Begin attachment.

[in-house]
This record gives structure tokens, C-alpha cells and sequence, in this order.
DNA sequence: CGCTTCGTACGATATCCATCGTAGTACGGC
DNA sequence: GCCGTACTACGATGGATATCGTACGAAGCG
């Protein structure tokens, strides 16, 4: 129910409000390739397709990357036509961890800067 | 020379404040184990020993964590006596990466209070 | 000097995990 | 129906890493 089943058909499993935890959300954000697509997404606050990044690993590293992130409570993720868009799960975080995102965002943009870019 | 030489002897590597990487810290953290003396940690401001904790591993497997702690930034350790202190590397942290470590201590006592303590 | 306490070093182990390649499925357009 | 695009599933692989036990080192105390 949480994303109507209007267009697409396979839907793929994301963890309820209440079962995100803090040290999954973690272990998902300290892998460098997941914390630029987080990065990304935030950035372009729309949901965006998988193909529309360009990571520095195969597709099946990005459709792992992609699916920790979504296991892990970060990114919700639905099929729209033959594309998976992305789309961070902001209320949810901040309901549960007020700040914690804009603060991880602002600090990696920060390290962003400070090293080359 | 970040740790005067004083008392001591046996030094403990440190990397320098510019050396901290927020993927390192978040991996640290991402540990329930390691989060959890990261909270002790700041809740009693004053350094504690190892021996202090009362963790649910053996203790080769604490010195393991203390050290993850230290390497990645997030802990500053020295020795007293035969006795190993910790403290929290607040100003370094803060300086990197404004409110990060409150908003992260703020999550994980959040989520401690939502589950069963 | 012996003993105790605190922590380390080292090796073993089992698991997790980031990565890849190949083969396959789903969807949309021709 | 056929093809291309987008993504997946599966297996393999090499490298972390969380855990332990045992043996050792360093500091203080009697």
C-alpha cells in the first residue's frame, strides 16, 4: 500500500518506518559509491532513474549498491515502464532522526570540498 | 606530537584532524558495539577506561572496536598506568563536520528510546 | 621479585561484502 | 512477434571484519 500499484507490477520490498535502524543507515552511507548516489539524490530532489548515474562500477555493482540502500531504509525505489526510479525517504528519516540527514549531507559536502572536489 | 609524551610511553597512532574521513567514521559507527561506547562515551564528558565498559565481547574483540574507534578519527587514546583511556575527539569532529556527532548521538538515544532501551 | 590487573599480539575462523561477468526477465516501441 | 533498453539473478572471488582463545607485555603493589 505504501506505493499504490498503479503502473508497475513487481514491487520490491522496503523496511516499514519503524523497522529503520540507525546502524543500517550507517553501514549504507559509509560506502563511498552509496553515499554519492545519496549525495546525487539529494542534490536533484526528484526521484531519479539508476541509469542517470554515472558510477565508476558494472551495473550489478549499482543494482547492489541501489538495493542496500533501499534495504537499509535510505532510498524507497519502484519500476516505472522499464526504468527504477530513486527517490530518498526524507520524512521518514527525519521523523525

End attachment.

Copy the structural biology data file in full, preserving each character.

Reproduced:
[in-house]
This record gives structure tokens, C-alpha cells and sequence, in this order.
DNA sequence: CGCTTCGTACGATATCCATCGTAGTACGGC
DNA sequence: GCCGTACTACGATGGATATCGTACGAAGCG
């Protein structure tokens, strides 16, 4: 129910409000390739397709990357036509961890800067 | 020379404040184990020993964590006596990466209070 | 000097995990 | 129906890493 089943058909499993935890959300954000697509997404606050990044690993590293992130409570993720868009799960975080995102965002943009870019 | 030489002897590597990487810290953290003396940690401001904790591993497997702690930034350790202190590397942290470590201590006592303590 | 306490070093182990390649499925357009 | 695009599933692989036990080192105390 949480994303109507209007267009697409396979839907793929994301963890309820209440079962995100803090040290999954973690272990998902300290892998460098997941914390630029987080990065990304935030950035372009729309949901965006998988193909529309360009990571520095195969597709099946990005459709792992992609699916920790979504296991892990970060990114919700639905099929729209033959594309998976992305789309961070902001209320949810901040309901549960007020700040914690804009603060991880602002600090990696920060390290962003400070090293080359 | 970040740790005067004083008392001591046996030094403990440190990397320098510019050396901290927020993927390192978040991996640290991402540990329930390691989060959890990261909270002790700041809740009693004053350094504690190892021996202090009362963790649910053996203790080769604490010195393991203390050290993850230290390497990645997030802990500053020295020795007293035969006795190993910790403290929290607040100003370094803060300086990197404004409110990060409150908003992260703020999550994980959040989520401690939502589950069963 | 012996003993105790605190922590380390080292090796073993089992698991997790980031990565890849190949083969396959789903969807949309021709 | 056929093809291309987008993504997946599966297996393999090499490298972390969380855990332990045992043996050792360093500091203080009697």
C-alpha cells in the first residue's frame, strides 16, 4: 500500500518506518559509491532513474549498491515502464532522526570540498 | 606530537584532524558495539577506561572496536598506568563536520528510546 | 621479585561484502 | 512477434571484519 500499484507490477520490498535502524543507515552511507548516489539524490530532489548515474562500477555493482540502500531504509525505489526510479525517504528519516540527514549531507559536502572536489 | 609524551610511553597512532574521513567514521559507527561506547562515551564528558565498559565481547574483540574507534578519527587514546583511556575527539569532529556527532548521538538515544532501551 | 590487573599480539575462523561477468526477465516501441 | 533498453539473478572471488582463545607485555603493589 505504501506505493499504490498503479503502473508497475513487481514491487520490491522496503523496511516499514519503524523497522529503520540507525546502524543500517550507517553501514549504507559509509560506502563511498552509496553515499554519492545519496549525495546525487539529494542534490536533484526528484526521484531519479539508476541509469542517470554515472558510477565508476558494472551495473550489478549499482543494482547492489541501489538495493542496500533501499534495504537499509535510505532510498524507497519502484519500476516505472522499464526504468527504477530513486527517490530518498526524507520524512521518514527525519521523523525